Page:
It sounds as if Chase is now a major player in Fintech one has to wonder what will come of it. If Chase can become a leader in blockchain and cybersecurity it would be in a good position to develop new products, particularly blockchain backed securities, loans and consumer banking products.
The Threat from Glass-Steagall
There is an interesting black; or rather grey, swan threat to Chase’s future in the form of Glass-Steagall. Glass-Steagall was the Depression era law that forcibly separated investment and consumer banks for 60 years. Its repeal was one the hallmarks of Bill Clinton’s 1990s financial reforms.
Now both major US political parties; Democrats and Republicans, have added calls for Glass-Steagall’s return to their campaign platforms. Since the platforms are little more than public relations stunts its’ hard to tell how serious the politicians really are. After all Democrat Hillary Clinton was married to the man who signed the Glass-Stegall repeal.
Although GOP nominee Donald Trump’s campaign manager Paul Manafort went out of his way to point the platform change out to reporters on July 18, 2016, The Hill reported. That seems to be a repudiation of the Republicans’ 60 year old free market agenda; which called for less financial regulation and open markets.
It is impossible to tell whether this will lead to actual changes, because the platforms are basically a wish list of stuff the parties think voters want. There is no indication anybody from either party plans to introduce such legislation. Even if they would it might quickly die in the process. To actually restore Glass-Steagall legislation would have to pass both houses of Congress and be signed by the president.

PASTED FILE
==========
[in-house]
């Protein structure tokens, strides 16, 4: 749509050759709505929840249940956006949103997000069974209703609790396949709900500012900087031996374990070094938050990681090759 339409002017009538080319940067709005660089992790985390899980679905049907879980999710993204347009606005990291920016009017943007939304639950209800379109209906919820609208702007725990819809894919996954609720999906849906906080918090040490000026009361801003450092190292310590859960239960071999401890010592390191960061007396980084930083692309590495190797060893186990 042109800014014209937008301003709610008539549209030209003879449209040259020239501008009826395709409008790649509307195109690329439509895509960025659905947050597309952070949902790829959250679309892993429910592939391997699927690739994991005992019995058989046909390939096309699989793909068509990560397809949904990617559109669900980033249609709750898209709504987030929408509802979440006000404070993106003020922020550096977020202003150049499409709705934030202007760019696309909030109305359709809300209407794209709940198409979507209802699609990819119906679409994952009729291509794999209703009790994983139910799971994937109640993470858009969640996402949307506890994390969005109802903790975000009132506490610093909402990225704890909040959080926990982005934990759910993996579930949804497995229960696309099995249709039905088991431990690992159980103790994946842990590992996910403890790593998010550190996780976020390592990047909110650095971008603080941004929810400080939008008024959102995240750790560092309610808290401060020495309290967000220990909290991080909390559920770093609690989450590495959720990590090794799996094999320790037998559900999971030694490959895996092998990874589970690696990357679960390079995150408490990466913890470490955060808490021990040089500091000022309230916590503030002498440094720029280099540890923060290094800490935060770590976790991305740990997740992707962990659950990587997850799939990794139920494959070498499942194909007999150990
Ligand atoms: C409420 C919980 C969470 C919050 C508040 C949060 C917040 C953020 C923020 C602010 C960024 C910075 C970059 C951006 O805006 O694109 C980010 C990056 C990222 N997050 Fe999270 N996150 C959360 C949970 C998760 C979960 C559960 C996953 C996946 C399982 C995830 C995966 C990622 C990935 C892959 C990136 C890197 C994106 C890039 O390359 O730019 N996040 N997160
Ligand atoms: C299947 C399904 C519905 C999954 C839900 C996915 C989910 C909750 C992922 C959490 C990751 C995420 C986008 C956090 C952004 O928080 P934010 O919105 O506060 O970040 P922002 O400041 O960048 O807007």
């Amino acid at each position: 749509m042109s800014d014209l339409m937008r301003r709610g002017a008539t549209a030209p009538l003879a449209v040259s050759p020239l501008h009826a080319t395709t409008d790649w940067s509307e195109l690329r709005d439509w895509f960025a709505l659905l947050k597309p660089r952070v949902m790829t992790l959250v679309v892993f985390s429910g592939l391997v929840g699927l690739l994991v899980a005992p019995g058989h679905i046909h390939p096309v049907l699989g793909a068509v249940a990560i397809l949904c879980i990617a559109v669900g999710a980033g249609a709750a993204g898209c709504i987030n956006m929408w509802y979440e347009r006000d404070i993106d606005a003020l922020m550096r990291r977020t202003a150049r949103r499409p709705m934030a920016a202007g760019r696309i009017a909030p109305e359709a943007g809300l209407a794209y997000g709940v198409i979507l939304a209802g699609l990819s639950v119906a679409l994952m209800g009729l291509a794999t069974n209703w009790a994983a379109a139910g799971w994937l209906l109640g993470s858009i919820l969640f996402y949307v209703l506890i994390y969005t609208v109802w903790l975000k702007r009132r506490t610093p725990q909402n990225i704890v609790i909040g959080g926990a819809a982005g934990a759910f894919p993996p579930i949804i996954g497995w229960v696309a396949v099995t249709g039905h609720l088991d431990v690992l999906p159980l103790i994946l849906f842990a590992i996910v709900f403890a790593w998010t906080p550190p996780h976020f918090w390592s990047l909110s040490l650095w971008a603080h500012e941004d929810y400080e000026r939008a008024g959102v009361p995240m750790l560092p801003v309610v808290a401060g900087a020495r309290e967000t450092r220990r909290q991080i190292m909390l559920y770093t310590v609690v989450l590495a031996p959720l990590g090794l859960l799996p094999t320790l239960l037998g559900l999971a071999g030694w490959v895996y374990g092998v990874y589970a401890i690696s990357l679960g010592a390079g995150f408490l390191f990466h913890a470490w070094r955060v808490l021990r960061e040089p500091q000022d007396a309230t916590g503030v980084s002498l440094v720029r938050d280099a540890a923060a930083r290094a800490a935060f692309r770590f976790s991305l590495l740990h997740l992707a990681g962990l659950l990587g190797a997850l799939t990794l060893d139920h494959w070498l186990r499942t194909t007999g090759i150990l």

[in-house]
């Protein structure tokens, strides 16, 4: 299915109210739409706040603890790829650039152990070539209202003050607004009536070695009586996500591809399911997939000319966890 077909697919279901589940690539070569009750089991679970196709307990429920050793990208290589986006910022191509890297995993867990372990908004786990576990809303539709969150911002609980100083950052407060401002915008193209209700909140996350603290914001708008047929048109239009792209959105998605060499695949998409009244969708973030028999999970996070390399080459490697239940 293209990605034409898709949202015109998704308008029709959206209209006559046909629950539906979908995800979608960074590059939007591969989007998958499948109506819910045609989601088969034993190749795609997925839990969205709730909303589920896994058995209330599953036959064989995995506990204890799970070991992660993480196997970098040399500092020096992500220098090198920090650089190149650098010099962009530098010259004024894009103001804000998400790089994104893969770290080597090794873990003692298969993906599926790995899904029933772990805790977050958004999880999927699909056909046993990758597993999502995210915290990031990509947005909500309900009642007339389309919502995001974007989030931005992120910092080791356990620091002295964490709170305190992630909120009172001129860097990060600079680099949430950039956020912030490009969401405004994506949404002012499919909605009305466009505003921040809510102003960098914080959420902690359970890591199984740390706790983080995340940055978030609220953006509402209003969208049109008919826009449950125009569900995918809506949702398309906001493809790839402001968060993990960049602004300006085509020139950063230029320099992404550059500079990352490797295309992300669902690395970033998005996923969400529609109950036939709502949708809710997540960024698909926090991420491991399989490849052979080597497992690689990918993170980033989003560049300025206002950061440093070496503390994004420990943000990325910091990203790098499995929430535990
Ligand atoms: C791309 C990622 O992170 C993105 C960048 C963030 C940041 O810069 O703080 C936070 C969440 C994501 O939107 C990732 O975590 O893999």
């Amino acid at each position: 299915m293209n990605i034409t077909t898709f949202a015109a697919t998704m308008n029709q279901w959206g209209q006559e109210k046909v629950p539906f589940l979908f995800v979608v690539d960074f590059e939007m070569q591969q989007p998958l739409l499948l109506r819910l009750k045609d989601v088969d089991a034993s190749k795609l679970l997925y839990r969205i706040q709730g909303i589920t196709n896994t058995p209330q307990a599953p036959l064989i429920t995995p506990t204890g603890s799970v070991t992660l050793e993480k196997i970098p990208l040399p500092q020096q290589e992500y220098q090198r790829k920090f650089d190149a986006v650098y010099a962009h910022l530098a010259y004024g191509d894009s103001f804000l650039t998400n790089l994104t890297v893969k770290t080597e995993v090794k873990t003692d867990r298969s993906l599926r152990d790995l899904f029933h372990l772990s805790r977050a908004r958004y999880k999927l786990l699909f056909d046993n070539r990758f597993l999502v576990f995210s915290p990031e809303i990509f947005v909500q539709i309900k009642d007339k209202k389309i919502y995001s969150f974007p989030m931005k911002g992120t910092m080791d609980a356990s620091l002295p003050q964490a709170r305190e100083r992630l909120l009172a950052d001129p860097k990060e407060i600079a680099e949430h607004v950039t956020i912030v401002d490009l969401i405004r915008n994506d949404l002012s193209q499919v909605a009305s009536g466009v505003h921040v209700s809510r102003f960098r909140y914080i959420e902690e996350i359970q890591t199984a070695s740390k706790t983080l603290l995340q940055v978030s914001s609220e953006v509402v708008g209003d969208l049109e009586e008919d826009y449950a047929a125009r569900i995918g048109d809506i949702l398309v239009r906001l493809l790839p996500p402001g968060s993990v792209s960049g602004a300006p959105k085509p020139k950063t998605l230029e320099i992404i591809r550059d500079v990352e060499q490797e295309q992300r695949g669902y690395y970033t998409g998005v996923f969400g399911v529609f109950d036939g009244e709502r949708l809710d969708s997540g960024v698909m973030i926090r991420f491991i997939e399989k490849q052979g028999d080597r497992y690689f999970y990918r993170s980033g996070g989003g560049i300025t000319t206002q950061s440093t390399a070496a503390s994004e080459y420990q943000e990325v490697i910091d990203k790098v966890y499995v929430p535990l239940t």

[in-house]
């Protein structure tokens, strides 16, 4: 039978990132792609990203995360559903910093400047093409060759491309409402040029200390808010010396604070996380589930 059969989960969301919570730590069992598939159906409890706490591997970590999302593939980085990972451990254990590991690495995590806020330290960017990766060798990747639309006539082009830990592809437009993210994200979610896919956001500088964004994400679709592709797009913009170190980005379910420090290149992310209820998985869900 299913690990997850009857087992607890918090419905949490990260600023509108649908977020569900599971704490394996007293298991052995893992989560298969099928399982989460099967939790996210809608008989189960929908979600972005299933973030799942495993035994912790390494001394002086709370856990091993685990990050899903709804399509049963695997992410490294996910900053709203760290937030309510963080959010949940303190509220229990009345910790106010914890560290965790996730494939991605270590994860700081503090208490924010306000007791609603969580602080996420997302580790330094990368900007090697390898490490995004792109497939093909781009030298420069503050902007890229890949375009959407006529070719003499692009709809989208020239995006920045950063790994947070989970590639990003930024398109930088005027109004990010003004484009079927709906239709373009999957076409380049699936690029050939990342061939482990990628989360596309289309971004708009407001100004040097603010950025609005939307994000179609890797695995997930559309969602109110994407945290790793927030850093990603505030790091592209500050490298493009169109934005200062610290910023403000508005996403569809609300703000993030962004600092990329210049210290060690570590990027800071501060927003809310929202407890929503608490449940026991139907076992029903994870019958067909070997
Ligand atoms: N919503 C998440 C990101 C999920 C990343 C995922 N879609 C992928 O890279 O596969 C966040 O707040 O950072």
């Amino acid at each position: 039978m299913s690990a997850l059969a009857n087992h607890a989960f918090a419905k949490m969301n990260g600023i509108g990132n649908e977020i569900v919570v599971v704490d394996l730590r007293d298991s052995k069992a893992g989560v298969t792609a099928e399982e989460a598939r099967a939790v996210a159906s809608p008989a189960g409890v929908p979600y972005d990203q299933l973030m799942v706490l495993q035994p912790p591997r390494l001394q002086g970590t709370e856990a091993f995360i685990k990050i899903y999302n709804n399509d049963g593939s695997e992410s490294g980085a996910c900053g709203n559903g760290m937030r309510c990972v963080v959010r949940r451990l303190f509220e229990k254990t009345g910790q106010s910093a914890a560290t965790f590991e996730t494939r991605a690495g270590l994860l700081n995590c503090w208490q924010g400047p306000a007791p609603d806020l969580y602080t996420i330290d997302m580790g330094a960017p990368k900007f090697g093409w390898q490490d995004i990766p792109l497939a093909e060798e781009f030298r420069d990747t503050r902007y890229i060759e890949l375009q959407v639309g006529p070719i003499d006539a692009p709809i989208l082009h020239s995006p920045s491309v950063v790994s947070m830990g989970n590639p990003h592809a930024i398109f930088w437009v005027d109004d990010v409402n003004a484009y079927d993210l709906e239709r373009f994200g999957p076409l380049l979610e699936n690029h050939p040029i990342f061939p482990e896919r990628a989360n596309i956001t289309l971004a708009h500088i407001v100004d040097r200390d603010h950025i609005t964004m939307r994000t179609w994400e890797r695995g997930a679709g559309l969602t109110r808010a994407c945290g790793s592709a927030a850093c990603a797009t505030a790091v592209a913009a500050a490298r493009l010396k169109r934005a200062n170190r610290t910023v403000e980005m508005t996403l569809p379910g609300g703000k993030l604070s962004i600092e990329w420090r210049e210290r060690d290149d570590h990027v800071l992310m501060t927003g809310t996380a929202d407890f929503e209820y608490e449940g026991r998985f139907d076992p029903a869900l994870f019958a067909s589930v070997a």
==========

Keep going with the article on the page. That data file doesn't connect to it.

That means the law would have to run a gauntlet of Wall Street lobbyists and libertarian-leaning Republicans in the House. Even if it passed the new Glass-Steagall might be so watered down as to be meaningless.
The danger for Chase is that it would have to sell off a large portion of its business; either investment or consumer banking, to comply with a new Glass-Steagall. That would entail a costly reorganization; and perhaps a move outside the United States.
Despite this threat, Chase is still a really great company with a lot of cash. It will be a good investment with or without Glass-Steagall.